Queen Elizabeth has reportedly been a long-time raw milk drinker, but she apparently doesn’t hold sway over her country’s food regulators.

A year ago, the United Kingdom’s Food Standards Agency  (FSA) created a stir of excitement among raw milk drinkers when it said it was considering expanding access by allowing raw milk in vending machines.

But now, a year later, the FSA says nothing doing on the vending machines. The UK’s raw milk regulations will remain unchanged, with raw milk available directly from licensed dairies, according to a press release and a 15-page review of its raw milk policy.

What convinced the FSA to pull back on the foray into vending machines? One outbreak of illness associated with raw milk, following on a dozen years without a single raw milk illness. Unfortunately for raw milk fans, the outbreak came last August, a month after the the FSA had indicated it was open to the possibility of raw milk vending machines, and the outbreak involved two cases of hemolytic uremic syndrome (HUS) in children; HUS is a complication of infection from E.coli O157:H7.

Here is what the official review states: “There were no reported cases of illness associated with RDM (raw drinking milk) in the UK between 2003 and August 2014….The first UK reported outbreak of STEC (Shiga toxin-producing E. coli) associated with RDM in 12 years occurred in autumn 2014 and involved 9 cases (7 primary and 2 secondary cases). This provides direct evidence of the risks associated with RDM and severity of the disease that can occur…..Prior to the outbreak of STEC O157 in 2014, the last outbreaks of illness directly linked to RDM in England occurred during 2002. In the most recent outbreak, 7 out of 9 cases were children and two cases developed Haemolytic Uraemic Syndrome (HUS), a severe complication that includes kidney failure. This supports the established view that there is a heightened risk for vulnerable consumers…”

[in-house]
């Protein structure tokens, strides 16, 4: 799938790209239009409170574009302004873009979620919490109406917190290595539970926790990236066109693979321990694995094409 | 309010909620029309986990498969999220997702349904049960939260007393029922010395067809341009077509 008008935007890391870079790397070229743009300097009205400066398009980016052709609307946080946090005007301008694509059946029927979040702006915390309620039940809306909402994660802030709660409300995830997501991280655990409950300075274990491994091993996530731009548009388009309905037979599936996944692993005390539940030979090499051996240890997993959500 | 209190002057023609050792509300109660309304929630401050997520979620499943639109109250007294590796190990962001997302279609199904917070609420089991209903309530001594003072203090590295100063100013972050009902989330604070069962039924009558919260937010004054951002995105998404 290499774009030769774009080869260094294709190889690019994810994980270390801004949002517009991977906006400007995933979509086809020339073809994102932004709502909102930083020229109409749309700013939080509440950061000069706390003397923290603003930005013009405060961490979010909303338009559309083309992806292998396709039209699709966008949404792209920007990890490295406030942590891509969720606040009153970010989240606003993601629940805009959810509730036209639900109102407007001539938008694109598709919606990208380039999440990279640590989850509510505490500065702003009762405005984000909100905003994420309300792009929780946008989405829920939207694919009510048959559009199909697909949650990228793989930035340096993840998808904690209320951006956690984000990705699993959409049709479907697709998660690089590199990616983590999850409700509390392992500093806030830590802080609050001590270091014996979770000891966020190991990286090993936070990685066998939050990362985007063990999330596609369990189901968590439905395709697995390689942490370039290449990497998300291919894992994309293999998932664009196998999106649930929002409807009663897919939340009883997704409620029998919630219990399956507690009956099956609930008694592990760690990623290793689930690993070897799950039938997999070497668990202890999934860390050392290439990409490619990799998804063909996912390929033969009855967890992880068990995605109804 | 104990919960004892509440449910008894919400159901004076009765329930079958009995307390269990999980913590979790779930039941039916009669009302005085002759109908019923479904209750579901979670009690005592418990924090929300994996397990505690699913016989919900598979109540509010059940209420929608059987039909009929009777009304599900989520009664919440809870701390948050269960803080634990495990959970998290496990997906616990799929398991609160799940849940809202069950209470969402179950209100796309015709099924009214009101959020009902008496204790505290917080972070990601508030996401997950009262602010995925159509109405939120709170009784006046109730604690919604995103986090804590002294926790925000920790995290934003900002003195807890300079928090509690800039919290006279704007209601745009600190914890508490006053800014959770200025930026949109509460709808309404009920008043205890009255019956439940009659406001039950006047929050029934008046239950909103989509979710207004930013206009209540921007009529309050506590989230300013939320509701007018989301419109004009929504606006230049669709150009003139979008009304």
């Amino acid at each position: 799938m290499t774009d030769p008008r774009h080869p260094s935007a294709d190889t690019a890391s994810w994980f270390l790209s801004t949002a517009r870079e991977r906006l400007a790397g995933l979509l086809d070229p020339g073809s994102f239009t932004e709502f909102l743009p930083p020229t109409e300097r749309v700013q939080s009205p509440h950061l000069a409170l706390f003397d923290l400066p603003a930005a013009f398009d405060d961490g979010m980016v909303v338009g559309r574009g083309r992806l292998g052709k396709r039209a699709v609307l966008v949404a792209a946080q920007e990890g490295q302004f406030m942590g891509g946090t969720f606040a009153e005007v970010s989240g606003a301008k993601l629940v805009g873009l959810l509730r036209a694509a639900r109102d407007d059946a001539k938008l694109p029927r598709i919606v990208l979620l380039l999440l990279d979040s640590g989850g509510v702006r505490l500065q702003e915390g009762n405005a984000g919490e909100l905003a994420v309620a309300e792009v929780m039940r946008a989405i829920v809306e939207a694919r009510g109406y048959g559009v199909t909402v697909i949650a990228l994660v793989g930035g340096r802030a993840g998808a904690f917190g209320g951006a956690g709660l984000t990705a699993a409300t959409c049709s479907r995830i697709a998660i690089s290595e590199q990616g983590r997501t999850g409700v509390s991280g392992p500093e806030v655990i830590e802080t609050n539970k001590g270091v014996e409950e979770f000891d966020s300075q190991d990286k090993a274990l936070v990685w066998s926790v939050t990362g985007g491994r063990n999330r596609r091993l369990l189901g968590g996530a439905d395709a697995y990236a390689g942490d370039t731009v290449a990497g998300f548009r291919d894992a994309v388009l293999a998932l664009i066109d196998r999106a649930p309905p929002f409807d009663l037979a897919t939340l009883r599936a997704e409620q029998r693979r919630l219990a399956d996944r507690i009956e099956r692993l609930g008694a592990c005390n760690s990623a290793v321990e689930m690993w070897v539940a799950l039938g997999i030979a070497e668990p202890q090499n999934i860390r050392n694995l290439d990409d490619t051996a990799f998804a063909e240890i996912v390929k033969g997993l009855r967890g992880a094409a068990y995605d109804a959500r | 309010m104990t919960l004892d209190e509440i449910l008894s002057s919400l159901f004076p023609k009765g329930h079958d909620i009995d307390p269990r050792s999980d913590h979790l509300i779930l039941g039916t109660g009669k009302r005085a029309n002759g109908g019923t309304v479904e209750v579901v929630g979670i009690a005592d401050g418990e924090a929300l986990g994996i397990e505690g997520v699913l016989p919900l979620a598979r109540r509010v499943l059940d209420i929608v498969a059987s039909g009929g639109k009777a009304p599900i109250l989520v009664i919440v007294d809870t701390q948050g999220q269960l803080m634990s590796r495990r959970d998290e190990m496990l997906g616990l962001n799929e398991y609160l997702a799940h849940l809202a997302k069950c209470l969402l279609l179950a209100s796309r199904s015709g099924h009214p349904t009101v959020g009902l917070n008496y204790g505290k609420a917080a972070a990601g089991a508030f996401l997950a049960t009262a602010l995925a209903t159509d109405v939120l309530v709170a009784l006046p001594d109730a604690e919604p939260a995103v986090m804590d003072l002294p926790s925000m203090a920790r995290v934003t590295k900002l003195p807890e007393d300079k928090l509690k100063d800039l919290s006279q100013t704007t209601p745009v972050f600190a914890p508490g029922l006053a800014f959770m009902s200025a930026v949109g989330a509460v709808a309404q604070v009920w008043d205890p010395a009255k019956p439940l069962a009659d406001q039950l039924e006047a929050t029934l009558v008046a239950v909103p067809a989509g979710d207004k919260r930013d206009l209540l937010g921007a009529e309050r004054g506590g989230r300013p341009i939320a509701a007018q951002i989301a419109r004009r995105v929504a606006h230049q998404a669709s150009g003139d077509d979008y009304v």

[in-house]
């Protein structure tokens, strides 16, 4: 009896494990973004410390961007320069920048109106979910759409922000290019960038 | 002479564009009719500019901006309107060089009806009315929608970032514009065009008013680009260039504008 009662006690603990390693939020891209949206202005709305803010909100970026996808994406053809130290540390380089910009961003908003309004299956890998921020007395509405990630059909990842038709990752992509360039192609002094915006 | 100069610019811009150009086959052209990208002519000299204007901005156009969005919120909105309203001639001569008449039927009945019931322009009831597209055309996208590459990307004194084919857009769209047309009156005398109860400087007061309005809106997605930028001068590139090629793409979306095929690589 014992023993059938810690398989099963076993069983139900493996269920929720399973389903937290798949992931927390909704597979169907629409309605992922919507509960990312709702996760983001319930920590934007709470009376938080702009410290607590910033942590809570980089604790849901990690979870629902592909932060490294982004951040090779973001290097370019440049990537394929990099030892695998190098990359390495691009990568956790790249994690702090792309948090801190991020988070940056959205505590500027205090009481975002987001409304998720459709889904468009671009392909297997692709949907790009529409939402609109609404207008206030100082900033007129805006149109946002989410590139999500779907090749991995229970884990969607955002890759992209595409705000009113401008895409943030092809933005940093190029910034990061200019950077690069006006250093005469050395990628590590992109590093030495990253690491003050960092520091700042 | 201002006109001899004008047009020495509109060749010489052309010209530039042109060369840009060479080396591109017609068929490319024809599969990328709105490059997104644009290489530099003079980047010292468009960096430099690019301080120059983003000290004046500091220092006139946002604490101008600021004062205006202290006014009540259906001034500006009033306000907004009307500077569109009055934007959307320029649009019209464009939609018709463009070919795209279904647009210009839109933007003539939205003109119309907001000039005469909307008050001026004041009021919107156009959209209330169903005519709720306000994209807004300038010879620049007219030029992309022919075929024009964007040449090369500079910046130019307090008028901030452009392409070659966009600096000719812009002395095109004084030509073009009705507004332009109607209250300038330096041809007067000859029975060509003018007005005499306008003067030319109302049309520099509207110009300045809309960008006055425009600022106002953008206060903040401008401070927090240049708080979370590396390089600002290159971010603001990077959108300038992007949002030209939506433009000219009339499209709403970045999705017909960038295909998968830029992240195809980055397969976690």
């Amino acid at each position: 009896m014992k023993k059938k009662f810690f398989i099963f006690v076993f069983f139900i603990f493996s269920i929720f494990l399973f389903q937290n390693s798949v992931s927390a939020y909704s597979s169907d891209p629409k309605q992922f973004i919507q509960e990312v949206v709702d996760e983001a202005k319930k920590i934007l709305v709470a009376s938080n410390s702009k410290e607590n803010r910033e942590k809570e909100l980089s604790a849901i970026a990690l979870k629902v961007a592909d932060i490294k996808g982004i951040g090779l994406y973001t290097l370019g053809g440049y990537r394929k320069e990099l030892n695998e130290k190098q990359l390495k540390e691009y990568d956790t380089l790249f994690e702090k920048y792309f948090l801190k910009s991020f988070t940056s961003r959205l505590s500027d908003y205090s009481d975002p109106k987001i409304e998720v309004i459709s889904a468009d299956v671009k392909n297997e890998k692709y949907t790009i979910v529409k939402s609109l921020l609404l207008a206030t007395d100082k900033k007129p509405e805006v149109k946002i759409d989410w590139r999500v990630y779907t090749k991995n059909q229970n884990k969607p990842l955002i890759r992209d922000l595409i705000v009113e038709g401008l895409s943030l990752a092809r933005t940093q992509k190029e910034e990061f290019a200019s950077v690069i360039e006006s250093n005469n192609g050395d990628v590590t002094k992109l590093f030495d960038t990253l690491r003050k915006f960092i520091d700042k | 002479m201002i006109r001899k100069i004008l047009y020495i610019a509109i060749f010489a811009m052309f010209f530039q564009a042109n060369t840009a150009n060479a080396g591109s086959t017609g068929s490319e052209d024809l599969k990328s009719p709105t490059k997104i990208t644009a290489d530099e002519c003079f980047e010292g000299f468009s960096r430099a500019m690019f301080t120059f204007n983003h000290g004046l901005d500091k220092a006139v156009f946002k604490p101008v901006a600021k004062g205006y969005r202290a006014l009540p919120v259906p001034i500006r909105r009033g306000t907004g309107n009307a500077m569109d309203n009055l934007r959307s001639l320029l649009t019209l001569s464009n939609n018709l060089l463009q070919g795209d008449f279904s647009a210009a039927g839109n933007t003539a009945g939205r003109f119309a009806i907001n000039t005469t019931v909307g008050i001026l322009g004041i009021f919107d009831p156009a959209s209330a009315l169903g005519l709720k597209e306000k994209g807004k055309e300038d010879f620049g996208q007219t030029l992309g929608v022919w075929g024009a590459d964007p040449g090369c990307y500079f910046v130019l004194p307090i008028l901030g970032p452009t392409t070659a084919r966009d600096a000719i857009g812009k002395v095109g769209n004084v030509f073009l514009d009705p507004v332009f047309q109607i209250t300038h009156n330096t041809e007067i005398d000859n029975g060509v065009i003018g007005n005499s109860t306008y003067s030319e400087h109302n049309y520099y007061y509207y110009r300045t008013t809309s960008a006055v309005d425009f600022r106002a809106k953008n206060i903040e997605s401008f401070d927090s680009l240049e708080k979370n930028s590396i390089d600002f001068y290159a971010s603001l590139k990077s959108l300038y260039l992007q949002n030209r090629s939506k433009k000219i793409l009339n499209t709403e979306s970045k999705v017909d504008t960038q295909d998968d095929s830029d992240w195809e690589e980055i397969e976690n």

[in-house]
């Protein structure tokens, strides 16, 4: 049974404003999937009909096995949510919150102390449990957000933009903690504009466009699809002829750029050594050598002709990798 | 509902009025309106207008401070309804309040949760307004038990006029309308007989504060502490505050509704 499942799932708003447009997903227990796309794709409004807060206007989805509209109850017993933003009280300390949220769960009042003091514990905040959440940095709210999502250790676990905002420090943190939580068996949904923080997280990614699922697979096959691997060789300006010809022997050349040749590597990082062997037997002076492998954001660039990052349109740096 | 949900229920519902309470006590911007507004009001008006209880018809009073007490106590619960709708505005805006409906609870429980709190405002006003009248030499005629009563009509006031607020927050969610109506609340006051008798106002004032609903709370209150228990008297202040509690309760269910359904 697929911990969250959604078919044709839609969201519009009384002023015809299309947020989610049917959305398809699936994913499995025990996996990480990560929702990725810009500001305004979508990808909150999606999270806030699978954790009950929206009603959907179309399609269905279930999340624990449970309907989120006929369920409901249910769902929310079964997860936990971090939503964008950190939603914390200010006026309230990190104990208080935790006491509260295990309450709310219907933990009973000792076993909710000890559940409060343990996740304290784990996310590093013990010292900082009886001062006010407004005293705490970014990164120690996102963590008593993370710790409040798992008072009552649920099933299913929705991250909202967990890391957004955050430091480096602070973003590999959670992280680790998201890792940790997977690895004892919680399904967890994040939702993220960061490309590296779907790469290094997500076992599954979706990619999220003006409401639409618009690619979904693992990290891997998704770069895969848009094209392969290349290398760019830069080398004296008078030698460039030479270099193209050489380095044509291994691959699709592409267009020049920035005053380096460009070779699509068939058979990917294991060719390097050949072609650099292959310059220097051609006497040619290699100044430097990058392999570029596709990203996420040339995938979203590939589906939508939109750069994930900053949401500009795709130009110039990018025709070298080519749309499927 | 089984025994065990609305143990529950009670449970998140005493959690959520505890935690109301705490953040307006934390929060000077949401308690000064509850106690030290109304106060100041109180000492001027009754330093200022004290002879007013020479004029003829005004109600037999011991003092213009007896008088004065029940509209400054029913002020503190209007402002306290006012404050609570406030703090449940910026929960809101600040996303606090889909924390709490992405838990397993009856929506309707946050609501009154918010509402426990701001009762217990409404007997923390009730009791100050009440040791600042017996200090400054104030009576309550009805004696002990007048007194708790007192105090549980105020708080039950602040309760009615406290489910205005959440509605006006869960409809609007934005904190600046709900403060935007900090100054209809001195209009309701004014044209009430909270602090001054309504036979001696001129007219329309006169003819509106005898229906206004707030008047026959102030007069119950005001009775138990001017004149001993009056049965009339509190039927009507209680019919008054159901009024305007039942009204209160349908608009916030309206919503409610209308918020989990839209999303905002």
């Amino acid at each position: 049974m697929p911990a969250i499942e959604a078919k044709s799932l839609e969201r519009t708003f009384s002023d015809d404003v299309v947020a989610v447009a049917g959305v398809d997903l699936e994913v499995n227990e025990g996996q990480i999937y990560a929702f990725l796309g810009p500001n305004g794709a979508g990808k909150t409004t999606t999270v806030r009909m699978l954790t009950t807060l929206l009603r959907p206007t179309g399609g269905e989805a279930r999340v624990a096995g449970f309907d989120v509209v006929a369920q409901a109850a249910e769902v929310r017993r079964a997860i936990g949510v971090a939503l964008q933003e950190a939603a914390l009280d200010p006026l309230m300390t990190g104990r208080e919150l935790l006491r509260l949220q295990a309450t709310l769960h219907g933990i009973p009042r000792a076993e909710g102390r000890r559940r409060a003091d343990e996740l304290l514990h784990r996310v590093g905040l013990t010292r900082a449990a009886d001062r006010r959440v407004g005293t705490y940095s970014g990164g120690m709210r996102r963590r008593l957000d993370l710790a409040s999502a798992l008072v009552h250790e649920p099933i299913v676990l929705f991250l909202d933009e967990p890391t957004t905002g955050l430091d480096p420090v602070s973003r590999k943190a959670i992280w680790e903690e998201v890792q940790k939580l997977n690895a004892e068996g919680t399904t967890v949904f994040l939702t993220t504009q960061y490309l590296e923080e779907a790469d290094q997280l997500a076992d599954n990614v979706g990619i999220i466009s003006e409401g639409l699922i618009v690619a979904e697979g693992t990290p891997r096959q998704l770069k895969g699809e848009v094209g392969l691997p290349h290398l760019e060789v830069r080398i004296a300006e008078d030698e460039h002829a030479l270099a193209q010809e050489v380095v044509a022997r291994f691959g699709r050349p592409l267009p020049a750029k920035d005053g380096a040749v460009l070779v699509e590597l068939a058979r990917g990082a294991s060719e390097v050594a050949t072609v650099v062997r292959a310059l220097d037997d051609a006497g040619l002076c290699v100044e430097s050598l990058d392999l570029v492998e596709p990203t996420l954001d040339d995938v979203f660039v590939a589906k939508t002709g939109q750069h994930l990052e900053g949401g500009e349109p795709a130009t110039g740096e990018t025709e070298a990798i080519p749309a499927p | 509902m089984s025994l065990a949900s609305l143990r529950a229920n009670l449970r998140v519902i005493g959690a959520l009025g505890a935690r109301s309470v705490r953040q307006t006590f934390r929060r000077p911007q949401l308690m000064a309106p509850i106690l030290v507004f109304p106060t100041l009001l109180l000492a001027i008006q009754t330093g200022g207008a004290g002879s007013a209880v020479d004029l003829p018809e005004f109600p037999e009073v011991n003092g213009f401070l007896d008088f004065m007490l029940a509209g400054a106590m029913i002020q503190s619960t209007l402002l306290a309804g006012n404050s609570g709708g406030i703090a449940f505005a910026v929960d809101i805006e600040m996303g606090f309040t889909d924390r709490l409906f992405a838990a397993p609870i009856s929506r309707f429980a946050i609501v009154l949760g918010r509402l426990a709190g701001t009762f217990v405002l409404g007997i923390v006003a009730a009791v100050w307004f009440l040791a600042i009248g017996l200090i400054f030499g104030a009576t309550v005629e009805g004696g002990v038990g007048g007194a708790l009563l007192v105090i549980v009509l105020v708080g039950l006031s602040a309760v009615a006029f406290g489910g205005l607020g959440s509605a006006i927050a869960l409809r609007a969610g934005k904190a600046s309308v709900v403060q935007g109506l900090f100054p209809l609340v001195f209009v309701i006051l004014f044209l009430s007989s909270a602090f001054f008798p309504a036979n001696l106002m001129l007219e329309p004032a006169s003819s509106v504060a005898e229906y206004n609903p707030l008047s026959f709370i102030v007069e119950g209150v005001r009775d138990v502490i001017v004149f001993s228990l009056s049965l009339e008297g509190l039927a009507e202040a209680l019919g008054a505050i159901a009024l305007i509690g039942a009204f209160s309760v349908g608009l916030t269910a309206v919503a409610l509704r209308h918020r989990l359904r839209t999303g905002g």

In conclusion, the FSA says, “There is sufficient evidence to allow us to conclude with a significant degree of certainty that the level of risk associated with RDM is acceptable for most consumers but this needs to be managed to ensure it remains at the current level. There is direct evidence to support the longstanding view that risks to vulnerable consumers are heightened and action may be needed to increase awareness of those risks.”

In its press release, the FSA offers a vague promise to re-consider expanding access if raw milk producers demonstrate ongoing safe practices. “The review does not rule out future relaxation of the raw milk controls if the industry can show a high level of compliance with the current rules. However, evidence from the review currently indicates uneven compliance across the raw drinking milk sector. It therefore concluded that it is not appropriate to introduce such a change at this time.”

Is the FSA being overly nervous? After all, the nine illnesses last year from raw milk still make the 12-year average from 2003 to 2014 less than one per year. And it doesn’t provide evidence of the “uneven compliance” with raw milk regulations. But then, isn’t that the nature of regulators, to be overly cautious in certain arenas? Especially if the industry in question doesn’t have a lot of financial clout.

(Thanks to Gordon Watson for his alert on the UK’s review.)